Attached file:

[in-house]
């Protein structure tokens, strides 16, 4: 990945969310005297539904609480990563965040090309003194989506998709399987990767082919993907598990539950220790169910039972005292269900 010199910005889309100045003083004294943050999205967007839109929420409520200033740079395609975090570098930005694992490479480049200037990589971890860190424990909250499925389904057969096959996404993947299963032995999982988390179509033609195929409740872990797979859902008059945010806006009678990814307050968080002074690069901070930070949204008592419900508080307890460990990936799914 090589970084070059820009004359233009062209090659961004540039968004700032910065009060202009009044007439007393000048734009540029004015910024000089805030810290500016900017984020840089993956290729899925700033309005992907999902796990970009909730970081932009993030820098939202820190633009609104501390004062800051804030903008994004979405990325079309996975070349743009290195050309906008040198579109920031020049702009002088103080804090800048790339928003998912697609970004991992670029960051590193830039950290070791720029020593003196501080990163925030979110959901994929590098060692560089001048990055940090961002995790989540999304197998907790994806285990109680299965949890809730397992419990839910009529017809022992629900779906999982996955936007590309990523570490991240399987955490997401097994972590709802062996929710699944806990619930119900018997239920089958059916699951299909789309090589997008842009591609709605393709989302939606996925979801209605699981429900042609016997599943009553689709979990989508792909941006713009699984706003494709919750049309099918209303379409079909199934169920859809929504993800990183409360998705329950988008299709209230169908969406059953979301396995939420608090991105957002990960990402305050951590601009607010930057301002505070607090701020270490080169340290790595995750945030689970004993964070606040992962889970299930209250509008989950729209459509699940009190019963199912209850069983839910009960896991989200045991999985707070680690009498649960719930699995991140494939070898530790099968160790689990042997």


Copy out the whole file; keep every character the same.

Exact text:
[in-house]
């Protein structure tokens, strides 16, 4: 990945969310005297539904609480990563965040090309003194989506998709399987990767082919993907598990539950220790169910039972005292269900 010199910005889309100045003083004294943050999205967007839109929420409520200033740079395609975090570098930005694992490479480049200037990589971890860190424990909250499925389904057969096959996404993947299963032995999982988390179509033609195929409740872990797979859902008059945010806006009678990814307050968080002074690069901070930070949204008592419900508080307890460990990936799914 090589970084070059820009004359233009062209090659961004540039968004700032910065009060202009009044007439007393000048734009540029004015910024000089805030810290500016900017984020840089993956290729899925700033309005992907999902796990970009909730970081932009993030820098939202820190633009609104501390004062800051804030903008994004979405990325079309996975070349743009290195050309906008040198579109920031020049702009002088103080804090800048790339928003998912697609970004991992670029960051590193830039950290070791720029020593003196501080990163925030979110959901994929590098060692560089001048990055940090961002995790989540999304197998907790994806285990109680299965949890809730397992419990839910009529017809022992629900779906999982996955936007590309990523570490991240399987955490997401097994972590709802062996929710699944806990619930119900018997239920089958059916699951299909789309090589997008842009591609709605393709989302939606996925979801209605699981429900042609016997599943009553689709979990989508792909941006713009699984706003494709919750049309099918209303379409079909199934169920859809929504993800990183409360998705329950988008299709209230169908969406059953979301396995939420608090991105957002990960990402305050951590601009607010930057301002505070607090701020270490080169340290790595995750945030689970004993964070606040992962889970299930209250509008989950729209459509699940009190019963199912209850069983839910009960896991989200045991999985707070680690009498649960719930699995991140494939070898530790099968160790689990042997």